Bob Murphy on the deflationary effects of devaluation fears

In a recent post, I quoted from a Josh Hendrickson review of The Midas Paradox, particularly the discussion of the deflationary impact of devaluation fears during the 1930s.  I viewed this as a bit of a puzzle.  It’s no surprise that devaluation expectations would raise the demand for gold, and hence the value of gold.  And since gold was a medium of account, that would be deflationary.  But it would also reduce the demand for currency, which was also a medium of account. So why didn’t it reduce the value of currency?  After all, an actual devaluation would reduce the value of currency.

Bob Murphy has a very interesting explanation in the comment section:

Scott,

Forgive me if I’m just saying the same thing you did, in different vocabulary, but, wouldn’t the following make sense? I don’t see what the mystery here is.

(1) Right now the US government will trade gold for dollars at $20.67 / ounce.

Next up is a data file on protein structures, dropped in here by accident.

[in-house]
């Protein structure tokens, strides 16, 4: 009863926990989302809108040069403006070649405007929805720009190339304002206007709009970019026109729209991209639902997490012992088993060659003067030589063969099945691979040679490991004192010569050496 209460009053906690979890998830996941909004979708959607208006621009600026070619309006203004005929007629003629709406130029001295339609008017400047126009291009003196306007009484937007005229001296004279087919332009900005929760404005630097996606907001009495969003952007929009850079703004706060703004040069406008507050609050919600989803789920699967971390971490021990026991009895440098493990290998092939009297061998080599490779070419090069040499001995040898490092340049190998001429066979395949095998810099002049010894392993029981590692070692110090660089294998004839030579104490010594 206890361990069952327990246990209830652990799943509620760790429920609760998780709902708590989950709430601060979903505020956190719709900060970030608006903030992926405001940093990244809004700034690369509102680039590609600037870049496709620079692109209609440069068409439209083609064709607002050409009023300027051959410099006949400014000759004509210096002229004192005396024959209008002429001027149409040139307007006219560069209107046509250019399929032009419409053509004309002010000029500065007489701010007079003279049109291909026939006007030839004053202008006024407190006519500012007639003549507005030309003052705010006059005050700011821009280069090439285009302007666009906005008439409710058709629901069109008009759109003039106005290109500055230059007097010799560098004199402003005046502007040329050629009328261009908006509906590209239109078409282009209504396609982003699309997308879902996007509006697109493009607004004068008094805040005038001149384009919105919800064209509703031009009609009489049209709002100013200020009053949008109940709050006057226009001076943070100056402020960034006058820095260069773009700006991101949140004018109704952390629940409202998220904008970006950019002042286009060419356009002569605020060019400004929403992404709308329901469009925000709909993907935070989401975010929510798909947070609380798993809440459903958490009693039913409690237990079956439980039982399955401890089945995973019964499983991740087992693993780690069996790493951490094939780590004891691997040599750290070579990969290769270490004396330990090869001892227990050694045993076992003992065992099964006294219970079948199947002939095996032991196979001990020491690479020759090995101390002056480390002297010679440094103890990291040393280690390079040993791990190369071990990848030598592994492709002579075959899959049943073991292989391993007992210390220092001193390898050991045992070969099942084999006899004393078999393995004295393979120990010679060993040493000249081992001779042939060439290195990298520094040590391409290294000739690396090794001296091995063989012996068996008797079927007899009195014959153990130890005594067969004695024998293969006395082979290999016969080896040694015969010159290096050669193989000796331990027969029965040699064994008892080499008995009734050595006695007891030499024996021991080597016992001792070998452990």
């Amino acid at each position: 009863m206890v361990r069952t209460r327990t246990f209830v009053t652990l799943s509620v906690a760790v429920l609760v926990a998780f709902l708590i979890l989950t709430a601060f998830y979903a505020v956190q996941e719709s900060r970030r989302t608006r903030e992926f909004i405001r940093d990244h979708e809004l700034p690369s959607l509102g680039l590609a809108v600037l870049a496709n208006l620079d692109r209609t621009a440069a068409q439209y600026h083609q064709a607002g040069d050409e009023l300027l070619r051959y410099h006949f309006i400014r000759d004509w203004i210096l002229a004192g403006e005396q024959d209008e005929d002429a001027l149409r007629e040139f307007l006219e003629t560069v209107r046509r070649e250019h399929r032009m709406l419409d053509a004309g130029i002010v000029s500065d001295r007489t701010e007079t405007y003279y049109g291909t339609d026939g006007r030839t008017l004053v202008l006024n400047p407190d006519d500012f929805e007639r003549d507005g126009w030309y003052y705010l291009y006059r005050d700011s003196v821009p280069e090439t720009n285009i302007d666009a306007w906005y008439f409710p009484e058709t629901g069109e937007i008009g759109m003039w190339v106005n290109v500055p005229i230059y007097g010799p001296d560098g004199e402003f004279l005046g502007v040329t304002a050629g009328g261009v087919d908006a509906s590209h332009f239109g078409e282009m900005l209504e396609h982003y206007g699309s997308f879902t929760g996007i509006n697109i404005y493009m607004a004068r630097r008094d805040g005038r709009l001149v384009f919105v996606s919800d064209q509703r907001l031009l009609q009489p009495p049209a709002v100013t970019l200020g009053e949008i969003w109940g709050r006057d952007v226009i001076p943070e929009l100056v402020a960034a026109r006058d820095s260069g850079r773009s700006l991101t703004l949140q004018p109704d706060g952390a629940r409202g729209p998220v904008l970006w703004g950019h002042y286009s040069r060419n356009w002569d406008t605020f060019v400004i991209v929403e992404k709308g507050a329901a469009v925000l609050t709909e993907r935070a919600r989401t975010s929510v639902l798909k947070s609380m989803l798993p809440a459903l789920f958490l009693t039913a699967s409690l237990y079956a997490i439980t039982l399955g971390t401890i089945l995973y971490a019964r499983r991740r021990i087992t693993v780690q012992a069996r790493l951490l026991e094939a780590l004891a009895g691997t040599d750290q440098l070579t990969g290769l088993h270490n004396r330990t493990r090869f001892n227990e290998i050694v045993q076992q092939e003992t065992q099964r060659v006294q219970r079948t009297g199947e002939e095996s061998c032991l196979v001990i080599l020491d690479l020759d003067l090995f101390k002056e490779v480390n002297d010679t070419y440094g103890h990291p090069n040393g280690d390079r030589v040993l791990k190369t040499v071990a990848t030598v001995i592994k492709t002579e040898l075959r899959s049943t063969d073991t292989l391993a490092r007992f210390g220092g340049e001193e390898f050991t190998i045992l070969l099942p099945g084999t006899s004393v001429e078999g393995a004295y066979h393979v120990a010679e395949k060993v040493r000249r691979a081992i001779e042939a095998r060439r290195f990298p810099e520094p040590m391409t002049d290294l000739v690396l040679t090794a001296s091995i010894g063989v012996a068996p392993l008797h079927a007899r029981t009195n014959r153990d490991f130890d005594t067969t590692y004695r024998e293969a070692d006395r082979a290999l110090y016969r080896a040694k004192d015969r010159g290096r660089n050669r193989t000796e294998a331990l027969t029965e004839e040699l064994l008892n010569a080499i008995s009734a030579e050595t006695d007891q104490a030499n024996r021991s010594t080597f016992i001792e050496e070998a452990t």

(2) Investors are worried that next year, they will charge people $35 to give them an ounce of gold.

(3) So investors naturally shift out of dollars and into gold. (Just like if you suddenly thought Acme stock would go from $20.67 today to $35 next year, at a time of very low interest rates, you would rebalance your portfolio to buy more Acme stock than you were holding 5 minutes ago.)

(4) Yet since right now the US is still on the gold standard at $20.67, as people try to get rid of dollars and hold more gold, the only way to maintain that rate is for the US Treasury to absorb dollars and release gold from its vaults.

(5) As the total amount of dollars held by the public shrinks, prices in general (quoted in dollars) fall.

Am I missing something?

That may indeed be the solution.  If so, what did I overlook?

1. Perhaps I focused too much on the actual currency stock, which did not tend to fall during these episodes.  But that may be because devaluation fears were associated with banking crises.

2.  So let’s assume that Bob is correct that devaluation fears are deflationary because they reduce the currency stock, ceteris paribus.  In that case, the banking panics that increased currency demand could be viewed as a second deflationary shock, and perhaps the central bank increased the currency stock enough to partially offset this increase in currency demand, but not the initial shock of more demand for gold.